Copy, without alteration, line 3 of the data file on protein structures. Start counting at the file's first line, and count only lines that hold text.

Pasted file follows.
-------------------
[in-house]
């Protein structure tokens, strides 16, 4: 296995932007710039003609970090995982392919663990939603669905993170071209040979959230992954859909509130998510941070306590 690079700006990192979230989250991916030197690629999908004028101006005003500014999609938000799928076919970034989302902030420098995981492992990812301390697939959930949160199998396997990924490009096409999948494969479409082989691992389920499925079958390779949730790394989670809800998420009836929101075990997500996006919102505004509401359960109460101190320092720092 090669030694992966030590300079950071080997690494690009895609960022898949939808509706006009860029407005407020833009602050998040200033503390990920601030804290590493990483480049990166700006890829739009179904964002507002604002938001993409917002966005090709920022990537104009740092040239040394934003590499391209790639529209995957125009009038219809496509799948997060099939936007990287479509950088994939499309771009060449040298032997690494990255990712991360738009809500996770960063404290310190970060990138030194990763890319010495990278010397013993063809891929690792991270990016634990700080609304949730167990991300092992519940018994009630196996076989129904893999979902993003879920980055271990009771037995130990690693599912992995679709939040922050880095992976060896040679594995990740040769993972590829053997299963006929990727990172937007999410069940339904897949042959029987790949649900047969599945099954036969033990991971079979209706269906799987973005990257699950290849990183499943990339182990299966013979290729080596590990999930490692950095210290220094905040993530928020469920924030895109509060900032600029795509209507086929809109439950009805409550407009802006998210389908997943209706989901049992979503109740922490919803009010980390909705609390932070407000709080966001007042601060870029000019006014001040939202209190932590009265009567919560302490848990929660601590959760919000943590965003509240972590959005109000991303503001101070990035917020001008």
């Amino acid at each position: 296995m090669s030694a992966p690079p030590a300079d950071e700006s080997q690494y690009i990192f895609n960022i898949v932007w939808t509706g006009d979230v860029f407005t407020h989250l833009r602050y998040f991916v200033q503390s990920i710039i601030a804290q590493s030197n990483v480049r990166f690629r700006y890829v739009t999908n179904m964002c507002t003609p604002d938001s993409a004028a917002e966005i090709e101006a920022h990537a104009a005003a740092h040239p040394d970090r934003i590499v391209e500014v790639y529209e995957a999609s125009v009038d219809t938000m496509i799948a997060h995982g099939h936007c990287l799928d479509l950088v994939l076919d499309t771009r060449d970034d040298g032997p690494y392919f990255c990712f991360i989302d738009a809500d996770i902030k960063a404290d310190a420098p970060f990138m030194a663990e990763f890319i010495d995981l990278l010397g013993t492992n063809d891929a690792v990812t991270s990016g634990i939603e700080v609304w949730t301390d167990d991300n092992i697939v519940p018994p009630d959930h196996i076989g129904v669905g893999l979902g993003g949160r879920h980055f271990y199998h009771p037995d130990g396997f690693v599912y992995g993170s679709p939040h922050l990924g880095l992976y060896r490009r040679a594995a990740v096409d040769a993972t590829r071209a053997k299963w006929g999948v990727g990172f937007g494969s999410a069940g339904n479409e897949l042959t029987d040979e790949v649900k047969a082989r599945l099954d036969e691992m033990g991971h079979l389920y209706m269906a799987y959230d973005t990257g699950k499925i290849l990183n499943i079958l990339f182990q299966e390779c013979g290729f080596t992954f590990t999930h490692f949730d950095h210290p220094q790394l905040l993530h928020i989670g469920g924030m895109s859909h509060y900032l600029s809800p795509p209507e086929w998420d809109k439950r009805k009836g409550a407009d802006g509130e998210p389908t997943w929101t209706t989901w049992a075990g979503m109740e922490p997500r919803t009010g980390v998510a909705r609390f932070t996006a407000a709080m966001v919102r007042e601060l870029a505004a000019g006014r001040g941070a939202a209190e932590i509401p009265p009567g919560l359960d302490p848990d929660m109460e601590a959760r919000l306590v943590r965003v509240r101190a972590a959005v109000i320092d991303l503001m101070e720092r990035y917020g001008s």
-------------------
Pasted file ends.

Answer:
């Amino acid at each position: 296995m090669s030694a992966p690079p030590a300079d950071e700006s080997q690494y690009i990192f895609n960022i898949v932007w939808t509706g006009d979230v860029f407005t407020h989250l833009r602050y998040f991916v200033q503390s990920i710039i601030a804290q590493s030197n990483v480049r990166f690629r700006y890829v739009t999908n179904m964002c507002t003609p604002d938001s993409a004028a917002e966005i090709e101006a920022h990537a104009a005003a740092h040239p040394d970090r934003i590499v391209e500014v790639y529209e995957a999609s125009v009038d219809t938000m496509i799948a997060h995982g099939h936007c990287l799928d479509l950088v994939l076919d499309t771009r060449d970034d040298g032997p690494y392919f990255c990712f991360i989302d738009a809500d996770i902030k960063a404290d310190a420098p970060f990138m030194a663990e990763f890319i010495d995981l990278l010397g013993t492992n063809d891929a690792v990812t991270s990016g634990i939603e700080v609304w949730t301390d167990d991300n092992i697939v519940p018994p009630d959930h196996i076989g129904v669905g893999l979902g993003g949160r879920h980055f271990y199998h009771p037995d130990g396997f690693v599912y992995g993170s679709p939040h922050l990924g880095l992976y060896r490009r040679a594995a990740v096409d040769a993972t590829r071209a053997k299963w006929g999948v990727g990172f937007g494969s999410a069940g339904n479409e897949l042959t029987d040979e790949v649900k047969a082989r599945l099954d036969e691992m033990g991971h079979l389920y209706m269906a799987y959230d973005t990257g699950k499925i290849l990183n499943i079958l990339f182990q299966e390779c013979g290729f080596t992954f590990t999930h490692f949730d950095h210290p220094q790394l905040l993530h928020i989670g469920g924030m895109s859909h509060y900032l600029s809800p795509p209507e086929w998420d809109k439950r009805k009836g409550a407009d802006g509130e998210p389908t997943w929101t209706t989901w049992a075990g979503m109740e922490p997500r919803t009010g980390v998510a909705r609390f932070t996006a407000a709080m966001v919102r007042e601060l870029a505004a000019g006014r001040g941070a939202a209190e932590i509401p009265p009567g919560l359960d302490p848990d929660m109460e601590a959760r919000l306590v943590r965003v509240r101190a972590a959005v109000i320092d991303l503001m101070e720092r990035y917020g001008s």